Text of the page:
Why we want to #StopTheCharge
Shouldn’t banks be paying for the Debt and Mental Health Evidence Form?
This week we launched our Stop The Charge campaign, aiming to protect people with mental health problems from being charged for medical evidence they need to get their debts reduced or put on hold. We’ve had a great response so far.
We know two-thirds of GPs don’t charge for these doctor’s notes, which are only needed by people in the teeth of a financial crisis. Many have written to support our campaign. But others – including the British Medical Association – have suggested it’s creditors who should foot the bill for filling in these forms. After all, the BMA argue, it’s the creditors who’ve asked for the evidence. At Money and Mental Health, we disagree, and not just because there are other forms – like fit for work notes – that GPs do fill in without charge.
When someone in debt crisis needs a mental health evidence form, they need it urgently; they may not have cash to last the week, let alone up to £150 to spare for their family doctor. Knowing that a creditor might reimburse you a week or two later doesn’t stop people having cash flow problems that could push them into destitution if forced to pay their GP. In our research, the majority of those who’d been charged had incomes of less than £300 a week – and 40% were surviving on less than £200 a week. Some have gone without fresh food to pay the charge, or turned off the heating.
How many people can find £100 at short notice?
Perhaps some might have savings, or be able to borrow from a friend. But we know from recent research that more than 16m people don’t have even £100 in reserve. Let’s remember that every single person asking for this form to be filled out is in debt crisis of some form – so the chances of them having savings is incredibly low. I can’t imagine many GPs want their patients trekking down to a payday lender to get the cash to pay their fees – and these patients may be in such financial difficulty they can’t even access high-cost credit, even if they wanted to.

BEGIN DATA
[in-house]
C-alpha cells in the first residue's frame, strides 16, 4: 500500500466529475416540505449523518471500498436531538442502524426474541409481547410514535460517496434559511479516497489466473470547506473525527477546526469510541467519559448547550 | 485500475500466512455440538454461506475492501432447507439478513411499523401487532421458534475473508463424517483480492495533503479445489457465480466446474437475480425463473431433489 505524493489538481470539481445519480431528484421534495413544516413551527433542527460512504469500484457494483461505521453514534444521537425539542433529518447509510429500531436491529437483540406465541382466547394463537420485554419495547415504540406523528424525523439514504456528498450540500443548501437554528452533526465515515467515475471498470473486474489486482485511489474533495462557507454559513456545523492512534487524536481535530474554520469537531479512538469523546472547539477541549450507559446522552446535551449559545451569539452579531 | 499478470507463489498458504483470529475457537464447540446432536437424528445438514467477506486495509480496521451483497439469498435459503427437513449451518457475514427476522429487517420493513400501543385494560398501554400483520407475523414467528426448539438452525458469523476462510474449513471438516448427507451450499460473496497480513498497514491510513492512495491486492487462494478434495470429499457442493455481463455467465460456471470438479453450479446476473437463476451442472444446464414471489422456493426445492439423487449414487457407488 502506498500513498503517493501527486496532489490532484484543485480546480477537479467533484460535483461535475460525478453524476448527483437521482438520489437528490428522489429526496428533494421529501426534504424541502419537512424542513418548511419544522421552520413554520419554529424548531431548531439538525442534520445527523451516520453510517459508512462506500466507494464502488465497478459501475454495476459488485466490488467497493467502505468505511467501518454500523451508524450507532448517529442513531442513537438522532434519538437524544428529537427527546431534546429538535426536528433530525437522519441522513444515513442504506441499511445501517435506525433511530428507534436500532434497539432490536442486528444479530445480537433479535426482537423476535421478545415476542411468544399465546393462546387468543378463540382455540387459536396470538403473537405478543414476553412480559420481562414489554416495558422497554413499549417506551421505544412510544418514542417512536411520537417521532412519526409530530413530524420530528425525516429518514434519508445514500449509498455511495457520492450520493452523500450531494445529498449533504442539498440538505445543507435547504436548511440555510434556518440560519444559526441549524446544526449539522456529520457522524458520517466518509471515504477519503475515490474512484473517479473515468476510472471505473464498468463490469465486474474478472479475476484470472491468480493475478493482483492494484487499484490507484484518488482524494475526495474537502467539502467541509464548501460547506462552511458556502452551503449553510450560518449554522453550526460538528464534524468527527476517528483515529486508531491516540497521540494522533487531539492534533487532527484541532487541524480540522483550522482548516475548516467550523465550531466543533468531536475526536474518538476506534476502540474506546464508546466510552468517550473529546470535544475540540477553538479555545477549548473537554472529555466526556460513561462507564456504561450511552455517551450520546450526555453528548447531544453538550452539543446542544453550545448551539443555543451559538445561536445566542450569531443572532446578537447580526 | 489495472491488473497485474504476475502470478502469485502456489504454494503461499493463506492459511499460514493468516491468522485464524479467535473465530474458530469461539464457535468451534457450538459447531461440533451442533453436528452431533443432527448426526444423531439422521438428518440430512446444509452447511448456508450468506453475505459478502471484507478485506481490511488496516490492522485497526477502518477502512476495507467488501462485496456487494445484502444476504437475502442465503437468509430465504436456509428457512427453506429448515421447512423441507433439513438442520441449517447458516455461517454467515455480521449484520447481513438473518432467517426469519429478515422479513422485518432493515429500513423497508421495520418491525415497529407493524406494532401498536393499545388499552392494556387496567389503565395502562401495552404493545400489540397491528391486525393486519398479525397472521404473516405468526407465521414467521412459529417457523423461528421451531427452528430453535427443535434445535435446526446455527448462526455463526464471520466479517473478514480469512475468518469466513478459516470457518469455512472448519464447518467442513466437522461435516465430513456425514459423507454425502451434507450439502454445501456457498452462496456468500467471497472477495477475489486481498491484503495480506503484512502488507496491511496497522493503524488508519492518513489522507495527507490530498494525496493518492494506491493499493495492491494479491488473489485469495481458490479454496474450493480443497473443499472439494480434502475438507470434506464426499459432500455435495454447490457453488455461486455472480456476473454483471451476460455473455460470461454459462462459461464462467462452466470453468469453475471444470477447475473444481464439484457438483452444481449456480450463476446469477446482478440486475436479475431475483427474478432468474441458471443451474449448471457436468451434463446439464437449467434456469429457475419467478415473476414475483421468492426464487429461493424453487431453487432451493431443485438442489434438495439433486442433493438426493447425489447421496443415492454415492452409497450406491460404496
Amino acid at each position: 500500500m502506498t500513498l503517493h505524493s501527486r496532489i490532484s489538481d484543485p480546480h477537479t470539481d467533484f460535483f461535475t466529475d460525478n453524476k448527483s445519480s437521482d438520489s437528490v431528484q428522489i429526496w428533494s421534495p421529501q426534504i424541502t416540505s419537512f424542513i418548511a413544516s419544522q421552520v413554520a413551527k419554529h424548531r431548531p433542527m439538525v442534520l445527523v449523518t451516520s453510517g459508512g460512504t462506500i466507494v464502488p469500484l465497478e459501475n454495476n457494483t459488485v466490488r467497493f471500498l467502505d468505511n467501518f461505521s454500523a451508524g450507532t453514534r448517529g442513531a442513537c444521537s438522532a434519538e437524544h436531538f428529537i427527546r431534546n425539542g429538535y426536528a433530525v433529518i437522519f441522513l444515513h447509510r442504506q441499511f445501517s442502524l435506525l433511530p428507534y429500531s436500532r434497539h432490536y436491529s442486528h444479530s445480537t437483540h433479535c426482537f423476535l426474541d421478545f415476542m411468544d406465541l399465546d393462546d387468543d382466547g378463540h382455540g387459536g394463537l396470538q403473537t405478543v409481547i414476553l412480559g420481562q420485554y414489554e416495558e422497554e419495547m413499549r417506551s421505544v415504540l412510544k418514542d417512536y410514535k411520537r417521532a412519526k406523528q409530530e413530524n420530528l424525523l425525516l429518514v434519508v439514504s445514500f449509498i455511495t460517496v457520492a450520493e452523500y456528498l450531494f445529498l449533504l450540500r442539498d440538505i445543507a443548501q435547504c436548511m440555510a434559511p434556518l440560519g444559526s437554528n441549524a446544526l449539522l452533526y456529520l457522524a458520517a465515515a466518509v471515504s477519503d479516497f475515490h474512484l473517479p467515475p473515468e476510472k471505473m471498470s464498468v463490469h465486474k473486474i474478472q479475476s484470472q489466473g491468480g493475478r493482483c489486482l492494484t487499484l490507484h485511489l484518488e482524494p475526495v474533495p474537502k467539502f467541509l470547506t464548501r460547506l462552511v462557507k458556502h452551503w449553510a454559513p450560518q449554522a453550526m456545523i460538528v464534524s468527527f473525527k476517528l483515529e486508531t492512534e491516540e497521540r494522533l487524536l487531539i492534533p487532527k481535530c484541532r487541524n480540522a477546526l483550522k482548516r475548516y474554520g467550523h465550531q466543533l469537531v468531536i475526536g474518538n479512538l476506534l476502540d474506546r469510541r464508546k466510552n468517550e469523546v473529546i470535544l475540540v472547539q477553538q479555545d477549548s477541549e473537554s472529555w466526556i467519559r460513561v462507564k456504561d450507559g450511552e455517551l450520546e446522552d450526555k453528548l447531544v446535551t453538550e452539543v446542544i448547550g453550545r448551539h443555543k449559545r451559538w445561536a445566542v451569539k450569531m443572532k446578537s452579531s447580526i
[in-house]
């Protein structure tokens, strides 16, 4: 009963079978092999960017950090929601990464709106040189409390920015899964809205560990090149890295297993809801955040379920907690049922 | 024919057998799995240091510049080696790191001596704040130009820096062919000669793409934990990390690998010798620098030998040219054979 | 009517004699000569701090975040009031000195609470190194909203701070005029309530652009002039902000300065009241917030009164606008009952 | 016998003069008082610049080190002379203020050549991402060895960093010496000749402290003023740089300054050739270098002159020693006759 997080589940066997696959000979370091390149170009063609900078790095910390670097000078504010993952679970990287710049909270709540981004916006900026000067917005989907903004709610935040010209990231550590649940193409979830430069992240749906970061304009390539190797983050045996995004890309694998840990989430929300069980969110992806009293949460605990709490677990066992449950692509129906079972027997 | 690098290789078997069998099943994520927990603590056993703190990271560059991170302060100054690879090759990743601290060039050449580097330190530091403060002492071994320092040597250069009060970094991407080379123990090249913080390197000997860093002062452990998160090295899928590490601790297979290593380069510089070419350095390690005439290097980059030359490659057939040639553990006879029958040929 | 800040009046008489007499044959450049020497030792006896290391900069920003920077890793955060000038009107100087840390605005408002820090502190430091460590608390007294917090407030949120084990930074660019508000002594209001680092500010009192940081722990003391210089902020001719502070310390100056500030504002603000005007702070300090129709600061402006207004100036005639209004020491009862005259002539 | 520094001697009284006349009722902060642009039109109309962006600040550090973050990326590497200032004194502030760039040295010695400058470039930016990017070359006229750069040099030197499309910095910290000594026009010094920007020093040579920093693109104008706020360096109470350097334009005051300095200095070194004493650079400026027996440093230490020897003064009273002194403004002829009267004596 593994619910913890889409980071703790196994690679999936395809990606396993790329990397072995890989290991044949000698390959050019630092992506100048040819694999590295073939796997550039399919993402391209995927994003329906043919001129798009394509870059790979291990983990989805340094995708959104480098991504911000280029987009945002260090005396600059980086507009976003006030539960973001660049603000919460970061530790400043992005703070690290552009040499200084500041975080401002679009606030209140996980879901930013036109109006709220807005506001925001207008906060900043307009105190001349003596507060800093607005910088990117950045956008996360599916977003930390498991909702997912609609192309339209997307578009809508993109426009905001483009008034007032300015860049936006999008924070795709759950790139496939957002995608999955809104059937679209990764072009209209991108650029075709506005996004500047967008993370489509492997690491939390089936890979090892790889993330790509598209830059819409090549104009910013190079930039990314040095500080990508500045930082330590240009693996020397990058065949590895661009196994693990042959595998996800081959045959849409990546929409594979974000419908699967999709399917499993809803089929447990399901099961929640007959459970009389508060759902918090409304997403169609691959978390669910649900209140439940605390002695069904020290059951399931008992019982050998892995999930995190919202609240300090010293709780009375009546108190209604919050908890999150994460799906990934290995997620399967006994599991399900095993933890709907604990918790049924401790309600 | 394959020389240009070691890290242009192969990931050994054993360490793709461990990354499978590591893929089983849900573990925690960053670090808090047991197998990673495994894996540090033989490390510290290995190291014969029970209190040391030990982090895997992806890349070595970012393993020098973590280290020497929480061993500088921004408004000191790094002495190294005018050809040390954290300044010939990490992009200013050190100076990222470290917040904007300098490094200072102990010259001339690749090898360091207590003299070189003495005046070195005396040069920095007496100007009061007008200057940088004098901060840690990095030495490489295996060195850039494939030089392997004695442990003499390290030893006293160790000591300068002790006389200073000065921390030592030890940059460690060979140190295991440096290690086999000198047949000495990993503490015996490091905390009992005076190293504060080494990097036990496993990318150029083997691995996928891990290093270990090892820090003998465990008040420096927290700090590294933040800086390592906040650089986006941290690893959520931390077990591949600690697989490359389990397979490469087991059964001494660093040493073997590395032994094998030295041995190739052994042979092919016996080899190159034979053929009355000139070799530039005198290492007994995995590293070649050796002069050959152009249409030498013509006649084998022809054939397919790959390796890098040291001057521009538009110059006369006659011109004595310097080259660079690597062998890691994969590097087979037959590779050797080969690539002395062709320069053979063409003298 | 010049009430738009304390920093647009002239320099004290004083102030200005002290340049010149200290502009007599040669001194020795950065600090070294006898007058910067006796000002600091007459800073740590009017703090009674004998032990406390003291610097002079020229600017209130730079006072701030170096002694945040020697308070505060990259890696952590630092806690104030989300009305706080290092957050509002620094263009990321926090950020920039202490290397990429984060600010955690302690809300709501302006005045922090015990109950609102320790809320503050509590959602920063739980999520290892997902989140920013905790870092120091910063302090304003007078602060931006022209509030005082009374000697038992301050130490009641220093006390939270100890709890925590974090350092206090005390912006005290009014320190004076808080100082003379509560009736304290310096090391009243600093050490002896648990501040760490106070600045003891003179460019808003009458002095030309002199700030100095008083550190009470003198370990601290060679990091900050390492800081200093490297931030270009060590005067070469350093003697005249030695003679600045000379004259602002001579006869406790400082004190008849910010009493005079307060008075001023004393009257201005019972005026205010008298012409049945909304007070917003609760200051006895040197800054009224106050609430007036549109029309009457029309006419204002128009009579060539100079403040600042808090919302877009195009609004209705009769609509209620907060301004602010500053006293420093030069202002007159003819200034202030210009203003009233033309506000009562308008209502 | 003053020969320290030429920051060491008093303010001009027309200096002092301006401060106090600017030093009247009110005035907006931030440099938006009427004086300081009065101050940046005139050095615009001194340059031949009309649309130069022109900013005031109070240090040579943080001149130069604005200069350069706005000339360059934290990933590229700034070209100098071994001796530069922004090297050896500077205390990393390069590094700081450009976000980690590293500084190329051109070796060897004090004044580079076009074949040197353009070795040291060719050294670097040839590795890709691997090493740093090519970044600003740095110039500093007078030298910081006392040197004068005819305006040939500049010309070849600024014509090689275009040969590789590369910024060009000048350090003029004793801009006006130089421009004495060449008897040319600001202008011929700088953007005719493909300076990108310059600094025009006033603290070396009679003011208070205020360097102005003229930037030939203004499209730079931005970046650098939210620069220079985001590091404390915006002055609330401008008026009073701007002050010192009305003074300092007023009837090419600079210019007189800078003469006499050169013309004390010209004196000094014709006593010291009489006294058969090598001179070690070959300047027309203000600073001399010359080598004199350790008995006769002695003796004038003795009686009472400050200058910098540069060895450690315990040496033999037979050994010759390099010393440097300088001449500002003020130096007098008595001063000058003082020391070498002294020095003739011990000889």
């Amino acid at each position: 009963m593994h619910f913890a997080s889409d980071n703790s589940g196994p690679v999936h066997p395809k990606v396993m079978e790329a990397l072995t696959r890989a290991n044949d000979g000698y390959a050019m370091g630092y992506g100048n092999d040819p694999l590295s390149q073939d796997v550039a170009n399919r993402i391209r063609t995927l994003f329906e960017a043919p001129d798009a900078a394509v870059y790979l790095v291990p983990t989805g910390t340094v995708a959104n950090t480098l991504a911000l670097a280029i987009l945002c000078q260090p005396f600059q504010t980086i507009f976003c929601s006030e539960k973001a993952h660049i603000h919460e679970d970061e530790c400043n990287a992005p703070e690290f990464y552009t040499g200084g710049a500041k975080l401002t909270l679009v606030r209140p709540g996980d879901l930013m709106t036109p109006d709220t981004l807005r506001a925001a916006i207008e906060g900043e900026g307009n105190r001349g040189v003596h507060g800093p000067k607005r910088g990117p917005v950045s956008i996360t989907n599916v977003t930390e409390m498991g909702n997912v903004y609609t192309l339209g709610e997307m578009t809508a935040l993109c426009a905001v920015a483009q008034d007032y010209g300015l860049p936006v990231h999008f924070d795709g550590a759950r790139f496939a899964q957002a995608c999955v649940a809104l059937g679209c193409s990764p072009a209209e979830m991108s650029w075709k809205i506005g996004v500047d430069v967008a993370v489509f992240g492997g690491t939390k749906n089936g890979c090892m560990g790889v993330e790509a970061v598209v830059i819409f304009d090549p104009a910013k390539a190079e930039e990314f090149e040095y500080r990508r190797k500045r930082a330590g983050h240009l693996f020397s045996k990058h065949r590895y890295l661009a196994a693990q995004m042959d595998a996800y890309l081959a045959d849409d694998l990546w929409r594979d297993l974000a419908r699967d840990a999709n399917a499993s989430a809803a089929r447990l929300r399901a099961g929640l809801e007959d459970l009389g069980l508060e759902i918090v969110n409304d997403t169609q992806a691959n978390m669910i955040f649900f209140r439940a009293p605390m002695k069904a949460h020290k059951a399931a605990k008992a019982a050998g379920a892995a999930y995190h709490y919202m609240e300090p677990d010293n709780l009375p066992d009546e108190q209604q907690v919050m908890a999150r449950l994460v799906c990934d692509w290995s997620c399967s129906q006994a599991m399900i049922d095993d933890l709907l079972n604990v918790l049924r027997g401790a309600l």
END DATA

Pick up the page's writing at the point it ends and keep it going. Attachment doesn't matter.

So, are we asking GPs to work for free?
I absolutely understand that GPs are overworked, frustrated and tired of filling in forms for other people’s use. Some GPs ask us: why should I do this extra work for free?
The answer is that, in this case, it isn’t “extra work” on top of protecting the health of your patients, this is core business. Resolving your patient’s debts could increase fourfold the chances of them recovering from their depression within eighteen months. If there was a pill you could prescribe that had such a profound effect on recovery rates, there isn’t a GP in the land who wouldn’t prescribe it.
If we’ve made a mistake, it’s in allowing the Debt and Mental Health Evidence Form to be seen as just a piece of paperwork. It isn’t. It’s a valuable medical tool that empowers GPs to take away the financial stress that is holding back the recovery of their patient. Filling out this form could lead to the write-off of thousands of pounds worth of debt; it could stop the bailiffs from entering someone’s home and taking away their possessions; it could halt interest payments; it could stop the endless phone calls that worsen anxiety.
In an ideal world, the Debt and Mental Health Evidence Form wouldn’t just be filled out at the request of a creditor, once someone’s already had the courage to ask for help. It would be filled out by the GP proactively – they’d ask people with mental health problems if they had financial difficulties, and offer help, knowing that debt resolution can speed up recovery and be a cost-effective supplement to treatment.
The creditor sector has offered medical professionals a powerful tool to cut their patients’ debts. Is there anything else you can do in a ten-minute appointment that could quadruple the chances of a patient’s recovery from depression? GPs should be queueing up to use this form, not quibbling over who pays.